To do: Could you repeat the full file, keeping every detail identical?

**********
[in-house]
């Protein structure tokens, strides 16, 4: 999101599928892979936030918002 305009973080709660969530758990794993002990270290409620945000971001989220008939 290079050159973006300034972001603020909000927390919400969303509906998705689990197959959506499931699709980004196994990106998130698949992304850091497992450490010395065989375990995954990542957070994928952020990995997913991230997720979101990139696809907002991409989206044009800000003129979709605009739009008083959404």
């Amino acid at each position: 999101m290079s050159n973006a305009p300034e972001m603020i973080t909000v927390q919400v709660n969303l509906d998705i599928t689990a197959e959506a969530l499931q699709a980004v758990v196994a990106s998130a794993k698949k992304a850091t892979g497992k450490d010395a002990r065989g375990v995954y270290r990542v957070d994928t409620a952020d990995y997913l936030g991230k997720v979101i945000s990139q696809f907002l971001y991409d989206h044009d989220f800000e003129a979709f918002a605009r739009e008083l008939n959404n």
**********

[in-house]
């Protein structure tokens, strides 16, 4: 999101599928892979936030918002 305009973080709660969530758990794993002990270290409620945000971001989220008939 290079050159973006300034972001603020909000927390919400969303509906998705689990197959959506499931699709980004196994990106998130698949992304850091497992450490010395065989375990995954990542957070994928952020990995997913991230997720979101990139696809907002991409989206044009800000003129979709605009739009008083959404």
């Amino acid at each position: 999101m290079s050159n973006a305009p300034e972001m603020i973080t909000v927390q919400v709660n969303l509906d998705i599928t689990a197959e959506a969530l499931q699709a980004v758990v196994a990106s998130a794993k698949k992304a850091t892979g497992k450490d010395a002990r065989g375990v995954y270290r990542v957070d994928t409620a952020d990995y997913l936030g991230k997720v979101i945000s990139q696809f907002l971001y991409d989206h044009d989220f800000e003129a979709f918002a605009r739009e008083l008939n959404n």